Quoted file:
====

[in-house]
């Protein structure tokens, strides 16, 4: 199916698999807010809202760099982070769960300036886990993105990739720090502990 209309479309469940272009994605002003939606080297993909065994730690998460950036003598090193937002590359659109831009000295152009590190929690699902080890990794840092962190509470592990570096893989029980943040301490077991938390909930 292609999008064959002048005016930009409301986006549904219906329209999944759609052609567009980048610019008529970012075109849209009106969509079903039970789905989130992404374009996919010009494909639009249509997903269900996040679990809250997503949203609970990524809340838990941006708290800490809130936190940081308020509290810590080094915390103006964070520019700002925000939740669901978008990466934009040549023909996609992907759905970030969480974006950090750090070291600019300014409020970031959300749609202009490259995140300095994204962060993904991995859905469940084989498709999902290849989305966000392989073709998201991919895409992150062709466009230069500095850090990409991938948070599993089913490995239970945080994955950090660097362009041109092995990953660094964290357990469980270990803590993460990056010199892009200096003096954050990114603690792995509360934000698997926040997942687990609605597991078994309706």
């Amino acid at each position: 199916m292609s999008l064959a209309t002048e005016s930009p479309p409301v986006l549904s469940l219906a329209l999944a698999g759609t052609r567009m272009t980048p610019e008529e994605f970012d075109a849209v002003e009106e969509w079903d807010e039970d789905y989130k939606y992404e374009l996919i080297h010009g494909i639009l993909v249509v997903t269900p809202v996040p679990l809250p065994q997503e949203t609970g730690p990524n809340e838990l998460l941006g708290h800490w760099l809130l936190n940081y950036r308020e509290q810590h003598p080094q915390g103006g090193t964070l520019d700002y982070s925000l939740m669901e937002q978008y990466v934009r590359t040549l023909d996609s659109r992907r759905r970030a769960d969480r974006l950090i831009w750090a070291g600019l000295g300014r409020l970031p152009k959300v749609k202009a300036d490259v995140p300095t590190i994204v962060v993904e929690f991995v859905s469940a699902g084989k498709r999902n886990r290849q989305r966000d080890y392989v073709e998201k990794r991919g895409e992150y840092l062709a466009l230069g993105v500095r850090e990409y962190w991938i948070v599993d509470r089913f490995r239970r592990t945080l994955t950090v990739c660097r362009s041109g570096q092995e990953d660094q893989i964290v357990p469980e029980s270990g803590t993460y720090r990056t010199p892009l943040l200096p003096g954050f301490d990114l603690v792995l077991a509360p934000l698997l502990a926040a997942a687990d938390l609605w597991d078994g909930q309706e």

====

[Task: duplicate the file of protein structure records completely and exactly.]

[in-house]
């Protein structure tokens, strides 16, 4: 199916698999807010809202760099982070769960300036886990993105990739720090502990 209309479309469940272009994605002003939606080297993909065994730690998460950036003598090193937002590359659109831009000295152009590190929690699902080890990794840092962190509470592990570096893989029980943040301490077991938390909930 292609999008064959002048005016930009409301986006549904219906329209999944759609052609567009980048610019008529970012075109849209009106969509079903039970789905989130992404374009996919010009494909639009249509997903269900996040679990809250997503949203609970990524809340838990941006708290800490809130936190940081308020509290810590080094915390103006964070520019700002925000939740669901978008990466934009040549023909996609992907759905970030969480974006950090750090070291600019300014409020970031959300749609202009490259995140300095994204962060993904991995859905469940084989498709999902290849989305966000392989073709998201991919895409992150062709466009230069500095850090990409991938948070599993089913490995239970945080994955950090660097362009041109092995990953660094964290357990469980270990803590993460990056010199892009200096003096954050990114603690792995509360934000698997926040997942687990609605597991078994309706």
């Amino acid at each position: 199916m292609s999008l064959a209309t002048e005016s930009p479309p409301v986006l549904s469940l219906a329209l999944a698999g759609t052609r567009m272009t980048p610019e008529e994605f970012d075109a849209v002003e009106e969509w079903d807010e039970d789905y989130k939606y992404e374009l996919i080297h010009g494909i639009l993909v249509v997903t269900p809202v996040p679990l809250p065994q997503e949203t609970g730690p990524n809340e838990l998460l941006g708290h800490w760099l809130l936190n940081y950036r308020e509290q810590h003598p080094q915390g103006g090193t964070l520019d700002y982070s925000l939740m669901e937002q978008y990466v934009r590359t040549l023909d996609s659109r992907r759905r970030a769960d969480r974006l950090i831009w750090a070291g600019l000295g300014r409020l970031p152009k959300v749609k202009a300036d490259v995140p300095t590190i994204v962060v993904e929690f991995v859905s469940a699902g084989k498709r999902n886990r290849q989305r966000d080890y392989v073709e998201k990794r991919g895409e992150y840092l062709a466009l230069g993105v500095r850090e990409y962190w991938i948070v599993d509470r089913f490995r239970r592990t945080l994955t950090v990739c660097r362009s041109g570096q092995e990953d660094q893989i964290v357990p469980e029980s270990g803590t993460y720090r990056t010199p892009l943040l200096p003096g954050f301490d990114l603690v792995l077991a509360p934000l698997l502990a926040a997942a687990d938390l609605w597991d078994g909930q309706e």